• Volunteers Sought: People with HPV-positive Tonsil and Tongue Cancers

    Nicole Brudos Ferrara
    3 Apr 2014 | 1:55 pm
    http://youtu.be/3UetqTM9P5I Mayo Clinic in Rochester, Minn., is seeking volunteers for a clinical trial for patients with human papillomavirus (HPV) positive tonsil or tongue (oropharynx) cancer whose disease has not spread outside of the neck. The purpose of the study is to find out if reducing treatment time and dosage can control the cancer while decreasing short-term and long-term side effects associated with treatment. Who is eligible? You may be eligible to participate in this study if you: Have been diagnosed with HPV-positive tonsil or tongue (oropharynx) cancer. Are 18 years of age…
  • Gregory Gores, M.D., Receives 2014 AGA Distinguished Mentor Award

    Gina Chiri-Osmond
    27 Mar 2014 | 8:32 am
    Congratulations to Gregory Gores, M.D., who recently received the 2014 American Gastroenterological Association (AGA) Distinguished Mentor Award. Dr. Gores is the current Executive Dean for Research at Mayo Clinic in Rochester, Minn., responsible for the leadership and management of all Mayo research centers, divisions, programs, and other research activity. In assuming this role, Dr. Gores is recognized with the distinction of a named professorship: the Mr. and Mrs. Ronald F. Kinney Executive Dean for Research Honoring Ronald F. Kinney, Jr. The American Gastroenterological Association is the…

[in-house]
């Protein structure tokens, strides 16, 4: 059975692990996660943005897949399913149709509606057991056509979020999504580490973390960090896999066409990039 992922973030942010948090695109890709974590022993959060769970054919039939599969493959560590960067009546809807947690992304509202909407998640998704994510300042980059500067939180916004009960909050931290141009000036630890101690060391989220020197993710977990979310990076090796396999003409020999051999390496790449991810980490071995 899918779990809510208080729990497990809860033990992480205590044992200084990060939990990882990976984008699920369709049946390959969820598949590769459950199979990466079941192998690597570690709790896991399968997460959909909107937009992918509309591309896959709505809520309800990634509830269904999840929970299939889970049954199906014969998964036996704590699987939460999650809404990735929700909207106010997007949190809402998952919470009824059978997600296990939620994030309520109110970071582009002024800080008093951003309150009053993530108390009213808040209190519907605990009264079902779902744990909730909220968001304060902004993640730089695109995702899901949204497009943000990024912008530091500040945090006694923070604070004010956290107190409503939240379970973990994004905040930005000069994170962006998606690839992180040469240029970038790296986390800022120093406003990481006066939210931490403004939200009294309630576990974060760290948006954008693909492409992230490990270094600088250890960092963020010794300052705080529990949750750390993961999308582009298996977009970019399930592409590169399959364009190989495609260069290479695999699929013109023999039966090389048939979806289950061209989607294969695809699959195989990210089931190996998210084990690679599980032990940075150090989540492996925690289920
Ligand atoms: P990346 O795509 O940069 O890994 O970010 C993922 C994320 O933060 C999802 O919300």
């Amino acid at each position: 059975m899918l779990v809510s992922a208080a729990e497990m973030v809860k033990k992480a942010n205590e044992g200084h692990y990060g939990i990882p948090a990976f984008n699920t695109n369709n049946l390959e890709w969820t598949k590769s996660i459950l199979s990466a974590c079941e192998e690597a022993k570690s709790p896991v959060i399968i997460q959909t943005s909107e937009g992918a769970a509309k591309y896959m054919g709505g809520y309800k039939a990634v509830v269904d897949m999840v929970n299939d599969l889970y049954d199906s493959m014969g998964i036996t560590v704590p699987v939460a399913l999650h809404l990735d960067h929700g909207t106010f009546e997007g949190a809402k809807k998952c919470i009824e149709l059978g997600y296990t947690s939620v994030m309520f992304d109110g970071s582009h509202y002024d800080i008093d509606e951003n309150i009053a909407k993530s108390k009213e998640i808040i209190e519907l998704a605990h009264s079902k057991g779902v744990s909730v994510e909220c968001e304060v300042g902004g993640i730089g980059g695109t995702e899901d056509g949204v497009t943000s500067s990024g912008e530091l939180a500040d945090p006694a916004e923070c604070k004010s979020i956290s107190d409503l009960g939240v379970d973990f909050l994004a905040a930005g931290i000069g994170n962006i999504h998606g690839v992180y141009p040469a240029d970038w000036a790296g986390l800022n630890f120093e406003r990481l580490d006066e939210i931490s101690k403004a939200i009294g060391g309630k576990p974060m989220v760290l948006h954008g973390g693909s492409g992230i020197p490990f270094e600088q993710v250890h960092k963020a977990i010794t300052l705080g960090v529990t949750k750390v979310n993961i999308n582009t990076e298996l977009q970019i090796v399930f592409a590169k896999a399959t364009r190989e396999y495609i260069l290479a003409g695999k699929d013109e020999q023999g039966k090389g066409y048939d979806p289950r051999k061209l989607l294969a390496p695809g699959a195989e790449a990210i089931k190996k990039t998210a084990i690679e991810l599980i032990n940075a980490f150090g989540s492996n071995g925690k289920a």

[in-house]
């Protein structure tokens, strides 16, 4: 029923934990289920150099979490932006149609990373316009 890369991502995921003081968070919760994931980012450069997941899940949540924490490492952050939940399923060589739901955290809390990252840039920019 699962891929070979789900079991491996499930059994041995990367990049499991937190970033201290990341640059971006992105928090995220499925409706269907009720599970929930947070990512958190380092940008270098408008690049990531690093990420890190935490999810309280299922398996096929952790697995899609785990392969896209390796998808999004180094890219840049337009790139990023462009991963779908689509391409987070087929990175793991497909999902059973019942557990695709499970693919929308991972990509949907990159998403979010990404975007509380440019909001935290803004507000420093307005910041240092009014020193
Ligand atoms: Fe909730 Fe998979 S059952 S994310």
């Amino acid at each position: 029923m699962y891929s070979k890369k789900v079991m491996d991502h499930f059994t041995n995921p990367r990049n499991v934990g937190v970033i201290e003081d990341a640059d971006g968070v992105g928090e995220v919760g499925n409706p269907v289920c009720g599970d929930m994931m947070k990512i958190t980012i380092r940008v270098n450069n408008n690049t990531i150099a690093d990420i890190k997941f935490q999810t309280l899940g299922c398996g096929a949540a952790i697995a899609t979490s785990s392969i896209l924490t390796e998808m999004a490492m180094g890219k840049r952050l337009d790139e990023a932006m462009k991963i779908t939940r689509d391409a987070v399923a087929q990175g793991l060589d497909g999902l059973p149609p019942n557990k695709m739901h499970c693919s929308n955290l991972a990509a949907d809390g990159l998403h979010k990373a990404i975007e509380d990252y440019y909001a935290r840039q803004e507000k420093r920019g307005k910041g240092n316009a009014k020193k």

• The Connection Between Teeth and Heart Surgery

    Bob Nellis
    28 Feb 2014 | 7:38 am
    We want to pass on some published Mayo Clinic research as reflected in the media this week. This one, from the Annals of Thoracic Surgery is especially interesting and useful to both physicians and patients alike. HealthDay Getting Teeth Pulled Before Heart Surgery May Pose Serious Risks by Randy Dotinga…In a small, retrospective study, Mayo Clinic researchers found that 8 percent of heart patients who did not wait to have teeth pulled suffered major adverse health outcomes, such as a heart attack, stroke, kidney failure or death. "Guidelines from the American College of Cardiology and…